Joy Noel Baumgartner, Associate Director
Joy Noel Baumgartner has a PhD in maternal and child health with postdoctoral training in psychiatric epidemiology. She has experience with a range of evaluation techniques from formative research to inform program design to impact evaluations in a variety of resource-limited settings. In sub-Saharan Africa, she has developed and tested interventions to improve reproductive health outcomes for women through improved health provider practices and new integrated service delivery strategies. Joy Noel has expertise in both qualitative and quantitative research methods, including community/stakeholder engagement and participatory research.
Jennifer Headley, Evaluation Research Specialist
Jennifer is an Evaluation Research Specialist with the DGHI Evidence Lab, which conducts, and builds capacity to conduct, high-quality and rigorous evaluations. Within the Evidence Lab, she is working to develop and test evaluation toolkits for SEAD innovators. Jennifer has expertise as a research analyst and project manager of a wide range of studies, including formative research studies, impact evaluations, and randomized clinical trials. Jennifer worked with FHI 360's Social and Behavioral Health Sciences department for more than 6 years prior to joining DGHI, analyzing qualitative and quantitative data, managing multi-site studies in low-resource settings, conducting trainings, and building site capacity.
Kendal Swanson, Associate in Research
Kendal Swanson joined the Evidence Lab a few months after completing her Masters’ in Economics at Duke in 2015. Using her training in quantitative research methods, statistical analysis, and economic theory, she is working with the team to develop and test an economic analysis toolkit for SEAD innovators. Kendal has hands-on experience working in the field and on qualitative and quantitative studies. She is also at the Sanford School of Public Policy as an associate in research working on impact evaluations of health interventions in India.
- Baumgartner JN, Green M, Weaver MA, Mpangile G, Kohi TW, Mujaya SN, Lasway C. Integrating family planning services into HIV care and treatment clinics in Tanzania: evaluation of a facilitated referral model. Health Policy & Planning 2014 Aug;29(5):570-9.
- Proeschold-Bell, R.J., Swift, R., Bennett, G., Moore, H. E., Li, X., Blouin, R., Williams, V., Williams, R., & Toole, D. (2013). Use of a randomized multiple baseline design: Rationale and design of the Spirited Life holistic health intervention study. Contemporary Clinical Trials, 35, 138-152, doi: 10.1016/j.cct.2013.05.005.
- Whetten, K., Ostermann, J., Whetten, R.A., Pence, B.W., O’Donnell, K., Messer, L.C., Thielman, N.M., & The Positive Outcomes for Orphans (POFO) Research Team (2009). A Comparison of the Wellbeing of Orphans and Abandoned Children Ages 6-12 in Institutional and Community-Based Care Settings in 5 Less Wealthy Nations. PLoS ONE, 4 (12), e8169. 2009.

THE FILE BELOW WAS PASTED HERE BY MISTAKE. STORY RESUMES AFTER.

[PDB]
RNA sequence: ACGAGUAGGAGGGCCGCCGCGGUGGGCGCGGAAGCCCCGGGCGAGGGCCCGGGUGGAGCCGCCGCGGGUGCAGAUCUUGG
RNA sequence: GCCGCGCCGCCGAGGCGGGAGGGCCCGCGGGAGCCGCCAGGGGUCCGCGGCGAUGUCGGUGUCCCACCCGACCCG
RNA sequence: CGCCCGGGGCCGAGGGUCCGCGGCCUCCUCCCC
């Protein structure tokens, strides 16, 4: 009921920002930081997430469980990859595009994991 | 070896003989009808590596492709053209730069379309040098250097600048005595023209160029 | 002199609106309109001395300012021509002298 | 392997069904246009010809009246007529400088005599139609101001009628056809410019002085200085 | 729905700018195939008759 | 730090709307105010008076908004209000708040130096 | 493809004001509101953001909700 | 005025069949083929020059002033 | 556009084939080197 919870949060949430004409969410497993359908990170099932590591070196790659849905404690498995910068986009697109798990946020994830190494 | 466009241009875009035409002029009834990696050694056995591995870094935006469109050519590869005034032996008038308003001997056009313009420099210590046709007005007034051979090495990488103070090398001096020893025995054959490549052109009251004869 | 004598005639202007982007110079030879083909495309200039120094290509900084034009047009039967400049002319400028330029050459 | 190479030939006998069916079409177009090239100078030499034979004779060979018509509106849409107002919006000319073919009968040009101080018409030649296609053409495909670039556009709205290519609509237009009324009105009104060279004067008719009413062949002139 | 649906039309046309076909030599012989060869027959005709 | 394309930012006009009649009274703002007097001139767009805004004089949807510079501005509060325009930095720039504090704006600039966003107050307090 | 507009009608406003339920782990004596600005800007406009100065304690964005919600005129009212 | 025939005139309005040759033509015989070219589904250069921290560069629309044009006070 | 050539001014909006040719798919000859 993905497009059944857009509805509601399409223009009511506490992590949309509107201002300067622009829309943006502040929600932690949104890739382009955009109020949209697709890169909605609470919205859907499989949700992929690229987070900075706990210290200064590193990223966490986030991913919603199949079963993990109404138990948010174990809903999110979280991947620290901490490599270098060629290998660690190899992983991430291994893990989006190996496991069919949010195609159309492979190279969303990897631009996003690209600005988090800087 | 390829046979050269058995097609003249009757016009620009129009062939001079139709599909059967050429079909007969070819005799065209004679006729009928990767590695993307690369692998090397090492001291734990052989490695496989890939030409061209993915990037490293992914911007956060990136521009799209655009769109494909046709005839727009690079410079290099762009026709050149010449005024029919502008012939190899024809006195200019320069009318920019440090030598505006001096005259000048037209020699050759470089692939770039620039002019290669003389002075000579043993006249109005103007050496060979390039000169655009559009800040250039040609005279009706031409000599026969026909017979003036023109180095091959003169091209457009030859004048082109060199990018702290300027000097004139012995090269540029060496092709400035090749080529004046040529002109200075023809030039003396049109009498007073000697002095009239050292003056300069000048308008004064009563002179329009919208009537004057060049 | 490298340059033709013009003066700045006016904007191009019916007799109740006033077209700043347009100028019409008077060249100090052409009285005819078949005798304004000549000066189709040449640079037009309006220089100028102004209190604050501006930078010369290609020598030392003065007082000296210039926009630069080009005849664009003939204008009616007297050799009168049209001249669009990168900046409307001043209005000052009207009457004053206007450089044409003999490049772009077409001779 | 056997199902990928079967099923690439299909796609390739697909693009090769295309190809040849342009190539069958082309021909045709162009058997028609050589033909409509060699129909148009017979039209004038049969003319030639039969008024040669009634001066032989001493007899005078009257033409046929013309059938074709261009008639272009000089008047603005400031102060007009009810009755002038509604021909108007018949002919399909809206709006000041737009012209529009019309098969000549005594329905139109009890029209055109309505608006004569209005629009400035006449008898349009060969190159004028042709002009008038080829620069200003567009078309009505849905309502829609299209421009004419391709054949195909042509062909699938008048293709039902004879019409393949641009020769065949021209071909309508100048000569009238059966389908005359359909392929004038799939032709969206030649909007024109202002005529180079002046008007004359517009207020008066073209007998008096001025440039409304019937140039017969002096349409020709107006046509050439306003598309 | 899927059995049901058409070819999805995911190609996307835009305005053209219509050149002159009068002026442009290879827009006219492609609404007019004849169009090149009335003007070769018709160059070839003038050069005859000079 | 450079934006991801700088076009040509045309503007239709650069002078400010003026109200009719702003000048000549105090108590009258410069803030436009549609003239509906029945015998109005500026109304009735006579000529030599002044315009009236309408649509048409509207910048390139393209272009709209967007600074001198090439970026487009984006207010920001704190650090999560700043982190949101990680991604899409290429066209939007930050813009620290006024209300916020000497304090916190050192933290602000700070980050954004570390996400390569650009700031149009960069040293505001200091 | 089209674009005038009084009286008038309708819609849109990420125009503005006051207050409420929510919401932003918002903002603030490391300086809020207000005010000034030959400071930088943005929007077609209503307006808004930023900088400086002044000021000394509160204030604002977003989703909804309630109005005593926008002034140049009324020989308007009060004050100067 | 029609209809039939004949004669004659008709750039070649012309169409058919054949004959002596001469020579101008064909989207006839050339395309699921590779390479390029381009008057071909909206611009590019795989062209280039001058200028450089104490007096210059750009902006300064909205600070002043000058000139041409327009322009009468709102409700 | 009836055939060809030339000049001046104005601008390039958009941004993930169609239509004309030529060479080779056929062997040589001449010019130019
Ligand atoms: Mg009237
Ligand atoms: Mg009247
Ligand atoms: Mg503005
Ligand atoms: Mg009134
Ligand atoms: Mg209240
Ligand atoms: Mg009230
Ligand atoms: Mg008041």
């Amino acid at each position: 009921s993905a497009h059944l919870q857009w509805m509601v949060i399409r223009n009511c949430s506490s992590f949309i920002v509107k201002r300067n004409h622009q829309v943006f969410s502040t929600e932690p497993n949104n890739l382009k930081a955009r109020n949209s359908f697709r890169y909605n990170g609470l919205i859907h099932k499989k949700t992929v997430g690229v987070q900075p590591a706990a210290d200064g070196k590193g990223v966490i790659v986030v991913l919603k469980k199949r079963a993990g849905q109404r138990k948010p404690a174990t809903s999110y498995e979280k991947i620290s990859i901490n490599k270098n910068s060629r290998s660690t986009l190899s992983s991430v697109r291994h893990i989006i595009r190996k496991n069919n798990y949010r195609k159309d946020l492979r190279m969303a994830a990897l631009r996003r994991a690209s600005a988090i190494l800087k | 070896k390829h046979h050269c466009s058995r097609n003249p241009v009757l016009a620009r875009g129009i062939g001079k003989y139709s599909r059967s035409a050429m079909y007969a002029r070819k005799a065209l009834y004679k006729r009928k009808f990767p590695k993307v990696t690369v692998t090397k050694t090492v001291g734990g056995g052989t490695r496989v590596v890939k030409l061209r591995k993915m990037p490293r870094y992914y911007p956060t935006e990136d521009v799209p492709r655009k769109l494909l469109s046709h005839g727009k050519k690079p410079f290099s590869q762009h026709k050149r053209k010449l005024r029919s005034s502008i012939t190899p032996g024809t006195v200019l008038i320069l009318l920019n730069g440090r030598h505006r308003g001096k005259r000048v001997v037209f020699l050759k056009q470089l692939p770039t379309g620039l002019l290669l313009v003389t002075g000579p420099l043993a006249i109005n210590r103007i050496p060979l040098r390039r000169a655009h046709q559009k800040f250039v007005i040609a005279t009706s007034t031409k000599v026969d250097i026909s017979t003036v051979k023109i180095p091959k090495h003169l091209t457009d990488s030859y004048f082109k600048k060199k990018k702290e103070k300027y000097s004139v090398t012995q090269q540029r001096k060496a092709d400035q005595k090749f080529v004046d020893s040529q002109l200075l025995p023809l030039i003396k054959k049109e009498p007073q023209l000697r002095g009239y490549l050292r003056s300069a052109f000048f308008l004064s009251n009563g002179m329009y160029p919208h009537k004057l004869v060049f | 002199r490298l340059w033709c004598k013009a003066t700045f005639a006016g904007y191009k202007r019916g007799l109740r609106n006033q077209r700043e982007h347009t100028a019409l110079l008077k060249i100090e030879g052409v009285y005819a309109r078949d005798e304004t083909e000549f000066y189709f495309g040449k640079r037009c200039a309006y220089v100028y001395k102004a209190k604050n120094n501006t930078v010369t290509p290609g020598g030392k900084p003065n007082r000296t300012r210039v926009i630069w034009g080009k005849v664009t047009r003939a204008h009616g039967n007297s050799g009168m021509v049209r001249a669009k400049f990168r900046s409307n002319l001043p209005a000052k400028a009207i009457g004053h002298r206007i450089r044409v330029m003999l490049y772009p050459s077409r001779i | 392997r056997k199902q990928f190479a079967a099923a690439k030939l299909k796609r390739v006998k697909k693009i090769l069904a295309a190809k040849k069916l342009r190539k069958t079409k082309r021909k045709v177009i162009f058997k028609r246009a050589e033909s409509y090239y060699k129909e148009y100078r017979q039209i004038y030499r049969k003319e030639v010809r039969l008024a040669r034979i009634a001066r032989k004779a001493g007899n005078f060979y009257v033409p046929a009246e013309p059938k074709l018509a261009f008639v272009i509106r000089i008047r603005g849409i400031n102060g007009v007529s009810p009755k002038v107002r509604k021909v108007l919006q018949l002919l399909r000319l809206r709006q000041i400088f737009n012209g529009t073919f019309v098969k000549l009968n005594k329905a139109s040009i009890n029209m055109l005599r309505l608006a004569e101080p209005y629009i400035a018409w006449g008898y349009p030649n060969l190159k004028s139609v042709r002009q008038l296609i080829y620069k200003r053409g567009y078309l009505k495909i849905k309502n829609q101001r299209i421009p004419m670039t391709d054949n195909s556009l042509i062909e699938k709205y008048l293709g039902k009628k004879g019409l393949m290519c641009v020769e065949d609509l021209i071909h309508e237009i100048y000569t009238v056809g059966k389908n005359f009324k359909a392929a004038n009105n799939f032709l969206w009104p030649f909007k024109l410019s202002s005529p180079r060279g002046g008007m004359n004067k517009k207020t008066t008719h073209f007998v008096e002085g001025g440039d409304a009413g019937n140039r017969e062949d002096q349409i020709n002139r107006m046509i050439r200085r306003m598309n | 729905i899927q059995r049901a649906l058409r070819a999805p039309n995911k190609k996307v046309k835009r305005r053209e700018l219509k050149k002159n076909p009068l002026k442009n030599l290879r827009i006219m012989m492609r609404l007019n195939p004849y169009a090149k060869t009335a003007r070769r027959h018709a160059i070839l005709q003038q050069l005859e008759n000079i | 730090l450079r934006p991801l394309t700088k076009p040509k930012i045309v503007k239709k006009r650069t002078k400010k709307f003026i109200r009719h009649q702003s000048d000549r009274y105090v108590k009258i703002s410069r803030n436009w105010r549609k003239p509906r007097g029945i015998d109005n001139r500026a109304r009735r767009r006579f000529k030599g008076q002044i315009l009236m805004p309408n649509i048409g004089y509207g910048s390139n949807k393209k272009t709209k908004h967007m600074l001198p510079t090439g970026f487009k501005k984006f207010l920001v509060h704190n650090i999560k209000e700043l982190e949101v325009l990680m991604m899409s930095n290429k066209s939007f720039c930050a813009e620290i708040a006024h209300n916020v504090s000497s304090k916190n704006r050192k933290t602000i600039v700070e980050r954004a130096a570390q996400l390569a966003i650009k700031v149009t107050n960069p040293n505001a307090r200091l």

- Kramer, R., Jenkins, A., & Lesser, A. (Forthcoming). The Role of Ecosystem Service Payments in Achieving Conservation Goals: Attitudes Among Farm Operators, chapter in Valuing Ecosystem Services – Methodological Issues and Case Studies, K.N. Ninan, editor, Cheltenham: Edward Elgar Publishers.
- Wang, H., Liu, Q., Vu, H., & Tang, S. (2013). Comparison between peer-led and teacher-led education in tuberculosis prevention in rural middle schools of Chongqing, China. Asia-Pacific Journal of Public Health. Oct. 4, 2013, PMID: 24097927.
- Proeschold-Bell, R.J., Hoeppner, B., Taylor, B., Cohen, S., Blouin, R., Stringfield, B., & Muir, A. (2010). An Interrupted Time Series evaluation of a hepatitis C intervention for persons with HIV. AIDS and Behavior, 15 (8), 1721-1731. DOI: 10.1007/s10461-010-9870-1.
- Bartlett, J., & Shao, J. Success, challenges and limitations of antiretroviral therapy in resource-limited settings. (2009). The Lancet Infectious Diseases, 9, 637-649.
- Baumgartner JN, Parcesepe A, Mekuria YG, Abitew DB, Gebeyehu W, Okello F, et al. Maternal mental health in Amhara region, Ethiopia: a cross-sectional survey. Glob Health Sci Pact. 2014;2(4):482-486. With link since it’s an open access article http://www.ghspjournal.org/content/2/4/482.long
- Tolley EE, Kaaya S, Kaale A, Minja A, Bangapi D, Kalungura H, Headley J, Baumgartner JN. Comparing patterns of sexual risk among adolescent and young women in a mixed-method study in Tanzania: implications for adolescent participation in HIV prevention trials. Journal of the International AIDS Society 2014, 17(3 Suppl 2):19149.
- Headley, J, Lemons A, Corneli A, Agot, K, Amed, K, Weng, M, Odhiambo J, Skhosana J, Tharaldson J, Van Damme, L, MacQueen, K. “The Sexual Risk Context among the FEM-PrEP Study Population in Bondo, Kenya and Pretoria, South Africa.” PLoS One. 2014 Sept 17; 9(9).